IB students face different online challenges

BLOOMFIELD TOWNSHIP, Mich. - During the COVID-19 pandemic, while all of De La Salle Collegiate’s classes are being taught online, juniors and seniors in the International Baccalaureate Program have a unique challenge. 

Eric Wynn (photo to right) is De La Salle's director of the worldwide education program. He says that all of the IB tests, traditionally given in May, are canceled for this academic year.

“What's important is that students do really well on their course work,” Wynn said. “That is what will count for their certificate and IB diploma.”

Wynn regularly video conferences with the entire IB team at least twice a week, and they agree on due dates. 

“We don’t want to overload the calendar, and burn out the kids,” he said.

Wynn is excited about how the course work is going and is pleased that most students have completed the CAS portion of the curriculum (Creativity, Activity, and Service), the purview of school psychologist Andrew Campbell. 

“Just because there is social distancing, students can still engage in individual creativity and service,” said Wynn, who is in his first year at De La Salle. “Students are trying new things. One student is doing a video diary of his quarantine. They can engage in service by raising awareness, such as creating a FAQ (frequently asked questions) for something like National Autism Day and sharing with their class.”

Wynn also sits in various virtual classrooms throughout the day and encourages teachers to be physically present. 

“It’s more interactive and personable,” he said. “Kids want to see their teacher’s face and hear their voice. It’s been a smooth transition. We’re lucky to have all this technology.”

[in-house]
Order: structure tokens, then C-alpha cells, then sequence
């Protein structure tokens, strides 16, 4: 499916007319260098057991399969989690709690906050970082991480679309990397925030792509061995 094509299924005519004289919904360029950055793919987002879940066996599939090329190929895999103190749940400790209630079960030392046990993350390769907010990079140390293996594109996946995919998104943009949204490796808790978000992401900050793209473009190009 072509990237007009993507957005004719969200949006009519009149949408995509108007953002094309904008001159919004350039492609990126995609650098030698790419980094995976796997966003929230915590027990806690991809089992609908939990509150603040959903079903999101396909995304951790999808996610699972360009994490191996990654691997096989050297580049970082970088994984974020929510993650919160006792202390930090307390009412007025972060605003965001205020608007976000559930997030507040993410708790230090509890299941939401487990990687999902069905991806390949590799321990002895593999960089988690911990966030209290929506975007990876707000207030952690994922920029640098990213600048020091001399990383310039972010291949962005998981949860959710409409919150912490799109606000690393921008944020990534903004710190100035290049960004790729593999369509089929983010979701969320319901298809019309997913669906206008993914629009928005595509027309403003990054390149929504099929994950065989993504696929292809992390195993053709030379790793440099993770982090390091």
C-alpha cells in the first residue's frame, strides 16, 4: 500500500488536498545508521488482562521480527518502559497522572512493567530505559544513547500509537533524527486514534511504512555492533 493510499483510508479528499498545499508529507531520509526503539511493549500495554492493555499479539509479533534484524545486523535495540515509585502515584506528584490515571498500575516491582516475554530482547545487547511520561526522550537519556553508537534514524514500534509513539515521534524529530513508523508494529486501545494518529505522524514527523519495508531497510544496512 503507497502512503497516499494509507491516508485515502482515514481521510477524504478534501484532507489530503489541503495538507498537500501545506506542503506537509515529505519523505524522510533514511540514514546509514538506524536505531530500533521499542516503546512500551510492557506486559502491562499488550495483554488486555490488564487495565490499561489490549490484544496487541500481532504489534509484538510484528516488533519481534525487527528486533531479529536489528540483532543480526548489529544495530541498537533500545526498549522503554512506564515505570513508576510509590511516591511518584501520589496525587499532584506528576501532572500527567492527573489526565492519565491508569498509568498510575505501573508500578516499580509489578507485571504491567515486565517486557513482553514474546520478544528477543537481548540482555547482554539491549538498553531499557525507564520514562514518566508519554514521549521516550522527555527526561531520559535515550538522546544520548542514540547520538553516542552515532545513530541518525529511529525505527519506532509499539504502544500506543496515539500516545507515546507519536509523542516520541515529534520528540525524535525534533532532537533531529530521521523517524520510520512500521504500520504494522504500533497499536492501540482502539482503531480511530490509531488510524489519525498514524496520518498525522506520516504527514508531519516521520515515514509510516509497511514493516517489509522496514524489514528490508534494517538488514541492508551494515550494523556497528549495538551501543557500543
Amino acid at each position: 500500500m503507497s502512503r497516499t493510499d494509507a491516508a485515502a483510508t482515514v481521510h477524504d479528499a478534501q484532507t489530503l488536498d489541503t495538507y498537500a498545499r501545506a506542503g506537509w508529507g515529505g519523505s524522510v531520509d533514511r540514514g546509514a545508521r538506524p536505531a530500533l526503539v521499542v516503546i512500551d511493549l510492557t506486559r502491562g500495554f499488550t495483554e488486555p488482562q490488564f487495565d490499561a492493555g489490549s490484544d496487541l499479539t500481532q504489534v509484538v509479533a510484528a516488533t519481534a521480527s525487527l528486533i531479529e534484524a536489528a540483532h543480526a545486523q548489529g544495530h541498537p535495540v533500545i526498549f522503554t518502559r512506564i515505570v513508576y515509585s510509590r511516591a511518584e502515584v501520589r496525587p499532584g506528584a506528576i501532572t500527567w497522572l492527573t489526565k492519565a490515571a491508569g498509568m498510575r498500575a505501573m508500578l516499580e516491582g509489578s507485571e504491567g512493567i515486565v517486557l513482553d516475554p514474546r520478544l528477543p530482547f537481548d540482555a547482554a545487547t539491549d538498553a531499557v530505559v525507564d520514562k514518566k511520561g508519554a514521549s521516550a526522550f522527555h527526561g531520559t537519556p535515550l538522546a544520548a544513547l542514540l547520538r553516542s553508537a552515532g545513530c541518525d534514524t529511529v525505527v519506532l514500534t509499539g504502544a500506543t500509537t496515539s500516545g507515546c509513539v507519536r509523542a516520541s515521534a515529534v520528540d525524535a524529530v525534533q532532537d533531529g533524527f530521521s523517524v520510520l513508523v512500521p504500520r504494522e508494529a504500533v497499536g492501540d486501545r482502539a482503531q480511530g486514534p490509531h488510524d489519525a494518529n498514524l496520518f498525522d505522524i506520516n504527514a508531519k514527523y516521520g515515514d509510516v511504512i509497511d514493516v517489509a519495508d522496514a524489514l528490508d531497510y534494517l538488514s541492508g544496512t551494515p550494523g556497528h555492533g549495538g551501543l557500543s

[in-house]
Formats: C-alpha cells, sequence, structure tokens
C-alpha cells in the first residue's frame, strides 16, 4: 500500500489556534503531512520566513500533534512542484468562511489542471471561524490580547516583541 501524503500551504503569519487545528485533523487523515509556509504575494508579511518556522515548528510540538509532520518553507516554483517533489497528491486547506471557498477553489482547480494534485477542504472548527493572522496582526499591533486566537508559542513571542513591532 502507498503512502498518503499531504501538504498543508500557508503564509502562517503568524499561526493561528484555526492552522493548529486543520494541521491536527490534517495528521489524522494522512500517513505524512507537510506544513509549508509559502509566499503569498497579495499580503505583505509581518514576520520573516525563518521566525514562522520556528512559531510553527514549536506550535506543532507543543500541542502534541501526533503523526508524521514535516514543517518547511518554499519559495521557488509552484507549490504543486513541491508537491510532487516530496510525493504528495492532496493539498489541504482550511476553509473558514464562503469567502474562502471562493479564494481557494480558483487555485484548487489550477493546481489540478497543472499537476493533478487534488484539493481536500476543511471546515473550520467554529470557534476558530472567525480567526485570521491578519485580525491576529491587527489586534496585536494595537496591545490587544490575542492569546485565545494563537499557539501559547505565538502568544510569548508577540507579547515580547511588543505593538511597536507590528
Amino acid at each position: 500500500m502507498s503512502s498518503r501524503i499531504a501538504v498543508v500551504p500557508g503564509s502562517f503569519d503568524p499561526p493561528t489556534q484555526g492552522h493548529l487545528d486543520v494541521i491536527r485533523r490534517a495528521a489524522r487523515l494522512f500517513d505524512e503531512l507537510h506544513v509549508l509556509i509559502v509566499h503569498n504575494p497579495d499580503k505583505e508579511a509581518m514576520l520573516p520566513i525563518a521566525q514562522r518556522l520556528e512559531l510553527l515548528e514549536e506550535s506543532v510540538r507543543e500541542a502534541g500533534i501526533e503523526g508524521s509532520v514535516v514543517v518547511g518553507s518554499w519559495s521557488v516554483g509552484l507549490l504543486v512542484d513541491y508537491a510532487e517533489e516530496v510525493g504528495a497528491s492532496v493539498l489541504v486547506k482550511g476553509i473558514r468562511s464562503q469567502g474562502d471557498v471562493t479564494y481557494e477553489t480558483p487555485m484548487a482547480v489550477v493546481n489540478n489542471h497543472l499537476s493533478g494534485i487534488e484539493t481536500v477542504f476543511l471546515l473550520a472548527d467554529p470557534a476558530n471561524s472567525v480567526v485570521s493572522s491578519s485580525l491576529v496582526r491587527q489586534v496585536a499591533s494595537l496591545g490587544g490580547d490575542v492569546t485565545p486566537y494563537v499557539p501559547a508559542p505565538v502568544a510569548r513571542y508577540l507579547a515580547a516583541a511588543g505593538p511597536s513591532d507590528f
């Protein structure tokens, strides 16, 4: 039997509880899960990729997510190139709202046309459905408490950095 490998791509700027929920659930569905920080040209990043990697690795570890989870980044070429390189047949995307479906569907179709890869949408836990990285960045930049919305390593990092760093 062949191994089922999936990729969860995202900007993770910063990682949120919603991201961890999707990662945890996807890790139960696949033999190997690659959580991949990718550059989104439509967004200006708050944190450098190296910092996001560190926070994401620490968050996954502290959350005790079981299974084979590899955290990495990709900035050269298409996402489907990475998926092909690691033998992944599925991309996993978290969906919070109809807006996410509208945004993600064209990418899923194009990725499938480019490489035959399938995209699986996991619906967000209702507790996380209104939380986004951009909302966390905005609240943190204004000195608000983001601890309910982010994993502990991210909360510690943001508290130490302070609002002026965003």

Recently, foreign language teachers Adriana Vidican and Katarzyna Griffith have begun oral assessments in their French and Spanish classes. 

“This is nerve-wracking in normal times,” Wynn said. “Teachers work with students one-on-one. They begin with the student showing the teacher the room, and ensuring no dictionaries or posters are present, no phone opened to a translation app. The teachers literally hold a visual stimulus up to the screen. The student then has to describe the image in the target language, followed by a 15-minute conversation. It is challenging, but we’ve managed to transplant the environment.”

Wynn notes that the two math teachers, Catherine Leix and Shaun Legato, are using school cameras to enhance their math teaching. 

“They can write on a piece of paper, under the camera,” he said, “which is connected to the computer and the video conference.”

Most of the students had completed lab work in science classes before the mid-March shutdown, and are now working on self-directed labs. 

“They are tasked with coming up with an issue in chemistry or biology,” Wynn said. “They have to attempt to solve using their own hypothesis. There is some amazing critical thinking at work.”

Wynn also cites the book circles in the IB English classes of Annmarie Michol and Jenna Page.

“They are having lively discussions about the assigned reading, at 8:30 in the morning,” he said. “I am really excited about that.” 

For the May assessments, essentially a long-term project, it’s just not viable to do traditional testing. 

“We have to find out what they know and how they know it, without a paper and pencil test,” Wynn said. “Teachers are coming up with creative ways to assess, such as having students present a video to explain a chemical reaction or biological process.”

Another area of the IB curriculum is Art that traditionally students have an exhibition on risers, and make it look professional.

“Now, students will have to stage an exhibition at home, and photograph the whole thing and send it to the art teacher,” Wynn said. 

With school coming to a close next month, Wynn is looking at ways to send off the senior class with a virtual celebration. 

“We want to recognize their hard work,” he said. “IB students have chosen a challenging road, and gone above and beyond this year.” 
 

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